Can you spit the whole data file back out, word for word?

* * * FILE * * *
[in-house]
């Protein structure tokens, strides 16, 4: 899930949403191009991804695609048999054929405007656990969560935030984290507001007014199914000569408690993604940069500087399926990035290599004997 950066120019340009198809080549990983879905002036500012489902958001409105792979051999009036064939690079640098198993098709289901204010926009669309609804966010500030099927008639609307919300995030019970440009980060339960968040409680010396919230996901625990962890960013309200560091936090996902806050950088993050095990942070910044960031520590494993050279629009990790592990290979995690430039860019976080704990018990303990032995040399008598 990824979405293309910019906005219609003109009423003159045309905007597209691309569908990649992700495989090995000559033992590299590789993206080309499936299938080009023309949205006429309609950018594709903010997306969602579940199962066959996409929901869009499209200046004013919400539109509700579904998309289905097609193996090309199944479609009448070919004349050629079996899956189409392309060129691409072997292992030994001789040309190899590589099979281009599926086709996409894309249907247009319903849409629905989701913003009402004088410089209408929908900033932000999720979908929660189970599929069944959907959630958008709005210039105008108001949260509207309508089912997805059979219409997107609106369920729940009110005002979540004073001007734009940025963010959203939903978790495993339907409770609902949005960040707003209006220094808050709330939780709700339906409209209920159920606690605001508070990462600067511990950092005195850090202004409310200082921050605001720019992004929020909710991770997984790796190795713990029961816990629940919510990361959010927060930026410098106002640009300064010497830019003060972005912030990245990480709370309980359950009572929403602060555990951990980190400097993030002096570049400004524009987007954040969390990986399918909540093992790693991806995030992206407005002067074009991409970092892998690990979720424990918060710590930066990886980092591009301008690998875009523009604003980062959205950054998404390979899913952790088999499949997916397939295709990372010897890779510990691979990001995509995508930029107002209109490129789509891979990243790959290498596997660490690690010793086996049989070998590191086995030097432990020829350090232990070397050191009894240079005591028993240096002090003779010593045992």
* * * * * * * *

[in-house]
């Protein structure tokens, strides 16, 4: 899930949403191009991804695609048999054929405007656990969560935030984290507001007014199914000569408690993604940069500087399926990035290599004997 950066120019340009198809080549990983879905002036500012489902958001409105792979051999009036064939690079640098198993098709289901204010926009669309609804966010500030099927008639609307919300995030019970440009980060339960968040409680010396919230996901625990962890960013309200560091936090996902806050950088993050095990942070910044960031520590494993050279629009990790592990290979995690430039860019976080704990018990303990032995040399008598 990824979405293309910019906005219609003109009423003159045309905007597209691309569908990649992700495989090995000559033992590299590789993206080309499936299938080009023309949205006429309609950018594709903010997306969602579940199962066959996409929901869009499209200046004013919400539109509700579904998309289905097609193996090309199944479609009448070919004349050629079996899956189409392309060129691409072997292992030994001789040309190899590589099979281009599926086709996409894309249907247009319903849409629905989701913003009402004088410089209408929908900033932000999720979908929660189970599929069944959907959630958008709005210039105008108001949260509207309508089912997805059979219409997107609106369920729940009110005002979540004073001007734009940025963010959203939903978790495993339907409770609902949005960040707003209006220094808050709330939780709700339906409209209920159920606690605001508070990462600067511990950092005195850090202004409310200082921050605001720019992004929020909710991770997984790796190795713990029961816990629940919510990361959010927060930026410098106002640009300064010497830019003060972005912030990245990480709370309980359950009572929403602060555990951990980190400097993030002096570049400004524009987007954040969390990986399918909540093992790693991806995030992206407005002067074009991409970092892998690990979720424990918060710590930066990886980092591009301008690998875009523009604003980062959205950054998404390979899913952790088999499949997916397939295709990372010897890779510990691979990001995509995508930029107002209109490129789509891979990243790959290498596997660490690690010793086996049989070998590191086995030097432990020829350090232990070397050191009894240079005591028993240096002090003779010593045992």